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View Diary: eSci: New Cause of Bee Colony Collapse Disorder Found (100 comments)

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  •  Honeybees are the foreign invaders here. (3+ / 0-)

    Apparently, A. borealis and native North American bees have evolved together over millennia such that the impact on pollinator populations is minimal.  Now, an introduced species threatens to upset the apple cart.  This demonstrates that even a potentially beneficial introduced species can ultimately bring negative consequences.

    •  Honeybees in North America for over 400 years (6+ / 0-)
      Recommended by:
      akmk, Jay C, flowerfarmer, jayden, ZhenRen, myboo

      Honeybees were prevalent throughout the old world, and were brought to America by Jamestown settlers back in the 17th century.  DNA studies indicate the possibility that the Spanish brought them to Mexico over a hundred years before that.

      Within 200 years, the European Honeybee Apis Mellifera had colonized all of North America south of the 48th parallel.  

      I'm not sure about the conclusions of the Author's premise that parasitic attacks are responsible for Colony Collapse Disorder  Studies in Europe have come very close to identifying the smoking gun for CCD.  The onset of CCD has been linked to the introduction of niconitoid pesticides, which FDA and Dept of Agriculture studies have shown to create neurological damage in Honeybees.  This damage, when coupled with other parasitic and viral loads, is the leading candidate for CCD.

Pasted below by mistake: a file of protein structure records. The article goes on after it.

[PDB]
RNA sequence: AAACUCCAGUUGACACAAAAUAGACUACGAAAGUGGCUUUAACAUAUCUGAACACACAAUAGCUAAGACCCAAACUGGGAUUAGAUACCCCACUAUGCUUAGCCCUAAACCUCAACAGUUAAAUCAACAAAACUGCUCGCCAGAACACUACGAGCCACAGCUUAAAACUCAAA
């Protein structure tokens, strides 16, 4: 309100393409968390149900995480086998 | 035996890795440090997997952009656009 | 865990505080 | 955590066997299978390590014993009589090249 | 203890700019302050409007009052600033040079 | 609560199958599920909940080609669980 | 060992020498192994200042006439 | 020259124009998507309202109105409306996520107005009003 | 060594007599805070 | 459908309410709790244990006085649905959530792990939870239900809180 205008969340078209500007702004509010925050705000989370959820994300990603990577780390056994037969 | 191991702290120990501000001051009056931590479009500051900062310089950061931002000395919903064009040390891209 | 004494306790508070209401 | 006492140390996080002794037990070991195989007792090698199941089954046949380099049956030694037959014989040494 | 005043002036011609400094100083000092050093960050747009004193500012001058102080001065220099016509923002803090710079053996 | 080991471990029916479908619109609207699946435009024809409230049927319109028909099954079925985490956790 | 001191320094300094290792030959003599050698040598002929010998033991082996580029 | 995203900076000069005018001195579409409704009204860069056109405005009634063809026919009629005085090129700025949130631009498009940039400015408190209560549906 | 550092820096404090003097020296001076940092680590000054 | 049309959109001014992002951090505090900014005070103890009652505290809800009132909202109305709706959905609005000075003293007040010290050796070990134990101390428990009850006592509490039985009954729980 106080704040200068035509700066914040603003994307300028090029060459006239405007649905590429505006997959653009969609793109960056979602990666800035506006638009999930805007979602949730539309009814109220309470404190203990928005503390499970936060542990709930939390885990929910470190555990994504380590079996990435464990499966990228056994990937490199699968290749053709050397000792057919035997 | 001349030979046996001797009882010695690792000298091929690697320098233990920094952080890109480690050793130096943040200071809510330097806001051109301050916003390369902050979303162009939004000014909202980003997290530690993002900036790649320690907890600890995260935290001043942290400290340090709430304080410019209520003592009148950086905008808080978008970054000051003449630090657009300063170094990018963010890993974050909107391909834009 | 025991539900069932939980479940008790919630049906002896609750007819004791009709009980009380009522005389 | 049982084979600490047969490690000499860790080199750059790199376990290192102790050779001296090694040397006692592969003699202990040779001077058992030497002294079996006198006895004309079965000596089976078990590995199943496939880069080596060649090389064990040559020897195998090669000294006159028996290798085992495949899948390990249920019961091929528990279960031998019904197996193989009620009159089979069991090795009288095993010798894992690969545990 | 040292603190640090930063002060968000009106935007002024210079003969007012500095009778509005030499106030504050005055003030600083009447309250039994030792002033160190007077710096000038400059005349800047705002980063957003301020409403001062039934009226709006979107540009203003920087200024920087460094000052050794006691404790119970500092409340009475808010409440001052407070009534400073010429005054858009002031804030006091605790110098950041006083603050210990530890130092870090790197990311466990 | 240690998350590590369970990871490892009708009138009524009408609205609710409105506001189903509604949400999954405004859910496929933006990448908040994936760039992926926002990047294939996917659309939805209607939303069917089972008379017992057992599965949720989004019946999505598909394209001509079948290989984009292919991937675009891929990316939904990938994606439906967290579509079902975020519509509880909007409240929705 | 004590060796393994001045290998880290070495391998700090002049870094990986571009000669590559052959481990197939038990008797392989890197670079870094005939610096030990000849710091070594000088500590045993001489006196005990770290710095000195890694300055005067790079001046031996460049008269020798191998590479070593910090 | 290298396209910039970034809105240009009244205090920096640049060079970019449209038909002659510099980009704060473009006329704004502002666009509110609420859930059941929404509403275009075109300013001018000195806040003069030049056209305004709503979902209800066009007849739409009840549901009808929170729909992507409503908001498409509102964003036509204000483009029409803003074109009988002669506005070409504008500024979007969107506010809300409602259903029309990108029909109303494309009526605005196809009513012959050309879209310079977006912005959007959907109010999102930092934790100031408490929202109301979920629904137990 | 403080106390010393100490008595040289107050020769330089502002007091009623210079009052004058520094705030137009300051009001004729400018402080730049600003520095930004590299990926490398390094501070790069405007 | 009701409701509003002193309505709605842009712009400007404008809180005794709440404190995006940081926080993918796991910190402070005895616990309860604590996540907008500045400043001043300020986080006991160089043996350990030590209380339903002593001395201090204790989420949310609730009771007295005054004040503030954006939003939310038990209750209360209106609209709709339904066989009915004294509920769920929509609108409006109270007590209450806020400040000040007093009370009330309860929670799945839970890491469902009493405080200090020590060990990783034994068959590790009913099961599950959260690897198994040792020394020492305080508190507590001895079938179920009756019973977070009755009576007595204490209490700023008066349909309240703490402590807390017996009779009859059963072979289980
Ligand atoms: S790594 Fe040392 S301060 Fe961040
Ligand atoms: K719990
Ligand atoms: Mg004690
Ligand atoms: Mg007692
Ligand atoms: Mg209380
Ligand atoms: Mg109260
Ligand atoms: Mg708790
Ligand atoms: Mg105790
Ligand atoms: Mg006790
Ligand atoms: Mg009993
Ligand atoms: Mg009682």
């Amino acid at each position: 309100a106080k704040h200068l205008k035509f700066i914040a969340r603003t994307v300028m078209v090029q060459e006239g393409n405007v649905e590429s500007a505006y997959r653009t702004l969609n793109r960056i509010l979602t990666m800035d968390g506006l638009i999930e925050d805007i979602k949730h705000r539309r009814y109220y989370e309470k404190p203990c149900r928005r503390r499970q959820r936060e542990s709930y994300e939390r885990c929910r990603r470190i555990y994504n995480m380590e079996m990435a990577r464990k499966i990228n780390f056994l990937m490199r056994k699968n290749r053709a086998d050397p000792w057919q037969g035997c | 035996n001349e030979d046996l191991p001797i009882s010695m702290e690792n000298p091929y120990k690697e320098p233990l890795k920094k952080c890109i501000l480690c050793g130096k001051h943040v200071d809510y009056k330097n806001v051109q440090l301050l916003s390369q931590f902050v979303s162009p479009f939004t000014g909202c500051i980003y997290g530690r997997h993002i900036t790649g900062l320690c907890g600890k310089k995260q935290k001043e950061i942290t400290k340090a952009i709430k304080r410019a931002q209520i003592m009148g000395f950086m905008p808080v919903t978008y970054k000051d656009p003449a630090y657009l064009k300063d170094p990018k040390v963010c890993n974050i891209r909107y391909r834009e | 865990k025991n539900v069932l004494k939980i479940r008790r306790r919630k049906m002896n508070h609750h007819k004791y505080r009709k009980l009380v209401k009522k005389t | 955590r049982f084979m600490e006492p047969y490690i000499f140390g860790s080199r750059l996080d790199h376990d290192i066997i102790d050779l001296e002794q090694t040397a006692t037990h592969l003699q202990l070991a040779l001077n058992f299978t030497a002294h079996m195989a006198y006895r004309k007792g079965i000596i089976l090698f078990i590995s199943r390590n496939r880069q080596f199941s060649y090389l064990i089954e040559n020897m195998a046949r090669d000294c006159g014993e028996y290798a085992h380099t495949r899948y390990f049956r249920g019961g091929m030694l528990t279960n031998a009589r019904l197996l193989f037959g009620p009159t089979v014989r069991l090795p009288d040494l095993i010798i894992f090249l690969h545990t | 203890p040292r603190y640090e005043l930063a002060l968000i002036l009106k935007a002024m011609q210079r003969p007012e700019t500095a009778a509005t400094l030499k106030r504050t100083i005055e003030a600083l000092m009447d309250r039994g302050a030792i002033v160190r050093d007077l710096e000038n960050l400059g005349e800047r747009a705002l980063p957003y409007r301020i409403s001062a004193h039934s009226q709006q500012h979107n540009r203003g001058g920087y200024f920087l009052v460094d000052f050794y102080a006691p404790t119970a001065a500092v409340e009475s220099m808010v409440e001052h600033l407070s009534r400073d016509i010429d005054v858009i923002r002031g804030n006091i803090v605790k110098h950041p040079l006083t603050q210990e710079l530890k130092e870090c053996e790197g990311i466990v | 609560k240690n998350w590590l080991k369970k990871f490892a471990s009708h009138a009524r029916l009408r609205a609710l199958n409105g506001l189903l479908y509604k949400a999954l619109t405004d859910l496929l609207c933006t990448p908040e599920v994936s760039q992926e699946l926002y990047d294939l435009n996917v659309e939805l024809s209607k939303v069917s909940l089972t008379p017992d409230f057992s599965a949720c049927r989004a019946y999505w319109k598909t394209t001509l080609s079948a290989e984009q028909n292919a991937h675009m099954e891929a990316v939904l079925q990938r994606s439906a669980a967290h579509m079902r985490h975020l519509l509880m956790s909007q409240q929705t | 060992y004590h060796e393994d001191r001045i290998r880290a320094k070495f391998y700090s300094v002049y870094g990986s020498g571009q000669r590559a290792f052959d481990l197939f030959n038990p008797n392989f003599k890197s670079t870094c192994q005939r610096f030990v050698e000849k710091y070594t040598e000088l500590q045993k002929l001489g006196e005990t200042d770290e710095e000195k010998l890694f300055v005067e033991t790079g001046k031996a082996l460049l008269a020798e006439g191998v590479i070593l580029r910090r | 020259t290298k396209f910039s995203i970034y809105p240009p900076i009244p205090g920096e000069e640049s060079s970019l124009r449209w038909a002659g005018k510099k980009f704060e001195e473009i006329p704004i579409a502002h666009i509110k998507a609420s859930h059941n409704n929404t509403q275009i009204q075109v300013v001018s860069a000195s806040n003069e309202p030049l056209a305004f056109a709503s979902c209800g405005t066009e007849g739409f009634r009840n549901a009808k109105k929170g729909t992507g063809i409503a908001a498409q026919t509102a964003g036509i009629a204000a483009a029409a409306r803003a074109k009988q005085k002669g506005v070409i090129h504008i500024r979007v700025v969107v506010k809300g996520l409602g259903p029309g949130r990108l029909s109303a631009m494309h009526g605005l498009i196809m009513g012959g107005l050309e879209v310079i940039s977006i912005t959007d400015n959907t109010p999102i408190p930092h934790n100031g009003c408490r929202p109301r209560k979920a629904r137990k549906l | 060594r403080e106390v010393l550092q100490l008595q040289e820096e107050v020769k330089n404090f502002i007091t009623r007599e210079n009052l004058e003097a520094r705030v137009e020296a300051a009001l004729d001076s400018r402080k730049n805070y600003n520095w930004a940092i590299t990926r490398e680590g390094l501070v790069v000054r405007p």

Germany has recently banned the use of niconitoids, and the Royal Beekeepers Society of Britain is actively lobbying for the same.  Time will tell if this really is the cause.  

      It's worth noting that losses to CCD occur predominately in hives with commercially bred queens.  Monocultured queens may be part of the problem here, as recent studies by NC State University have shown that feral (wild) honeybee colonies may be resistant to CCD.  Several more years of genetic research are needed to verify this connection.

      Anecdotally, there seems to be a link to modern agriculture when it comes to CCD.  Commercial pollinators who make a living hiring their hives out to farmers have incurred much greater losses to CCD than those experienced by backyard beekeepers.  It is thought that urban colonies, not exposed to commercial pesticides/herbicides, may have an advantage.  I can personally vouch for this with my own beehives, and those of other hobbyists.

      "Labor is prior to, and independent of, capital. Capital is only the fruit of labor, and could never have existed if labor had not first existed." - A Lincoln

      by railsplitter on Thu Jan 05, 2012 at 04:34:06 PM PST

      [ Parent ]

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